Master the technique for this coastal recipe.
Though Peruvians claim ceviche as their national dish, chilled, citrus-dressed seafood is a mainstay in homes and restaurants in Central and South America almost anywhere ocean meets coastline. A knockout ceviche is the result of a delicate balance of heat, salt, acidity, freshness, and crunch. Although it’s widely believed that soaking raw fish in an acidic liquid “cooks” the seafood, it actually just denatures the protein. As with any seafood recipe, it’s essential to use the freshest, most sustainably sourced fish and shellfish you can get your hands on, both for flavor and for the sake of food safety. After you’ve nailed the classic ceviche style in the steps below, have fun playing with different add-ins, toppings, and chips for dipping to create your own signature style.
Before you start, a few things to know:
Best Fish for Ceviches
In Latin America, the preferred fish for ceviche is white-fleshed and lean. Favorites include flounder, red snapper, and orange roughy. Halibut and sashimi-quality tuna also work very well.
Handling Shellfish for Ceviche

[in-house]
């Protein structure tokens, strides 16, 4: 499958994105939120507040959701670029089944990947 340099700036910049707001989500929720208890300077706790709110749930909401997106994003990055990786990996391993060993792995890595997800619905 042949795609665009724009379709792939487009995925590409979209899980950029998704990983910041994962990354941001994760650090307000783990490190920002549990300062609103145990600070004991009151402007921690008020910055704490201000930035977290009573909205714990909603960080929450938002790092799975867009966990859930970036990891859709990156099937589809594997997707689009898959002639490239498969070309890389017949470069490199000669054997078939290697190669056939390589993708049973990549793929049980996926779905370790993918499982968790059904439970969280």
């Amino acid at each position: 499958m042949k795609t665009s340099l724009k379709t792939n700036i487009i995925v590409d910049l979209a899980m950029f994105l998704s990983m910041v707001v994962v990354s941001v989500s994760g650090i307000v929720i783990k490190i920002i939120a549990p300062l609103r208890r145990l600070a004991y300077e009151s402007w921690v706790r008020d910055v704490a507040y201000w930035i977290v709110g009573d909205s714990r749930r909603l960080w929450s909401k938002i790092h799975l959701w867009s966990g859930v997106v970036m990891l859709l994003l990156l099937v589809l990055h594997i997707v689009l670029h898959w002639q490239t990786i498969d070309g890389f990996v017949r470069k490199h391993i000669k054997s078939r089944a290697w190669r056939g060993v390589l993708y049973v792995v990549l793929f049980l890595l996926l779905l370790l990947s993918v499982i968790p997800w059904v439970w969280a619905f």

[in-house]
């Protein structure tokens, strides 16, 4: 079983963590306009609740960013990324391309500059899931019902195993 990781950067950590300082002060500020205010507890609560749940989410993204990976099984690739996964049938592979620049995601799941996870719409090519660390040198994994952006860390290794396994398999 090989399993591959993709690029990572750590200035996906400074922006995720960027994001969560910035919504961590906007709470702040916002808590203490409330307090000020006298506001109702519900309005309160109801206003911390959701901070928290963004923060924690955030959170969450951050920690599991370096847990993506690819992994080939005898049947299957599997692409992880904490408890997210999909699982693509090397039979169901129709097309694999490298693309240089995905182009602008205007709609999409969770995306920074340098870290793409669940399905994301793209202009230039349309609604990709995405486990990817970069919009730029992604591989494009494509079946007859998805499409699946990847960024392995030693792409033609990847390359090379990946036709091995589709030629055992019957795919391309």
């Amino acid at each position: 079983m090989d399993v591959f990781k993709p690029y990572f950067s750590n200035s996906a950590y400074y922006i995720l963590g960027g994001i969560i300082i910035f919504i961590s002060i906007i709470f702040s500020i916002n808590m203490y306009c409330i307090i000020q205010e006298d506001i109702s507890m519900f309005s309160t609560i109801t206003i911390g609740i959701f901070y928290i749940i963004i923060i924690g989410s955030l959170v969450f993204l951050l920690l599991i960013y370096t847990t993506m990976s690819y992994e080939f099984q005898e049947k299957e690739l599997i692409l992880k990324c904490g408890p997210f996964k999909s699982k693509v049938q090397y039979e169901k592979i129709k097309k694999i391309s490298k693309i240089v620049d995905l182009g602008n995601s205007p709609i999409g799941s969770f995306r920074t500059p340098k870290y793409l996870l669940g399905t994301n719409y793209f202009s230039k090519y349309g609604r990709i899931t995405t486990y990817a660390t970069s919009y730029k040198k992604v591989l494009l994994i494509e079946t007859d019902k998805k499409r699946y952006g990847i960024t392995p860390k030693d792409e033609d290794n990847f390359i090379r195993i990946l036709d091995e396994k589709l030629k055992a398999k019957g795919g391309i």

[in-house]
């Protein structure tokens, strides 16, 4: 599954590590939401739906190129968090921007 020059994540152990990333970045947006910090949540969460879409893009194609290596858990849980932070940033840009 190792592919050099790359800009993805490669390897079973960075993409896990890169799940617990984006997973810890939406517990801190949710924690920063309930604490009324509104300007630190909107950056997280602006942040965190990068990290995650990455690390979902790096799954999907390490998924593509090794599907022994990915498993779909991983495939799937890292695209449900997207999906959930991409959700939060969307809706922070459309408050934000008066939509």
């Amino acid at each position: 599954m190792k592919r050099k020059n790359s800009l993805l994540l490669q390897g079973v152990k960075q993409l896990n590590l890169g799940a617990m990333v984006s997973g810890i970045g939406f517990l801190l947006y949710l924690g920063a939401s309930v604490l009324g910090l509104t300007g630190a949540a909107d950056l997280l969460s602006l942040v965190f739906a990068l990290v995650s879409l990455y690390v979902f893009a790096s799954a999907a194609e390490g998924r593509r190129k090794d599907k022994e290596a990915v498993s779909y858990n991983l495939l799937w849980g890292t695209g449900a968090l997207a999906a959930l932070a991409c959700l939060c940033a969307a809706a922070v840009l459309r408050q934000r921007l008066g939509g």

Shellfish should be blanched before using in ceviche recipes to ensure food safety. Cook shellfish in boiling salted water until just opaque, then plunge into ice water to cool completely.
How to Make the Ceviche:
1. Trim Fish
Use a sharp knife to skin and debone fish. Remove blood- line by carefully slicing along either side of the bloodline, cutting in a V shape; discard. Remove pin bones with tweezers.
2. Dice Fish
Working with chilled fillets, place on a cutting board, and press gently with your palm to flatten. Slice fish into uniform pieces as directed, using a ruler, if desired.
3. Marinate Fish
Place fish in a medium bowl, and cover completely with fresh citrus juice. (Leaving fish exposed to the air will result in an inconsistent final texture.) Chill 30 minutes.
4. Prep Other Ingredients
While the fish marinates, prepare mix-ins and garnishes. Careful, inten- tional knife work is impor- tant: The other ingredients should be similar in size to the cubed fish so the ceviche is easy to eat.
5. Leche de Tigre: Drain or Retain?
The marinating liquid, dubbed leche de tigre (tiger’s milk), is drained and discarded in this recipe. If you’re into it, down a shot—it’s rumored to be a powerful hangover remedy.
6. Finishing Flourish
Toss marinated fish with vegetables, and reserve delicate garnishes like herbs until just before serving to protect their tender leaves from the acidic marinade. Add a sprinkle of salt if needed, and don’t forget the chips!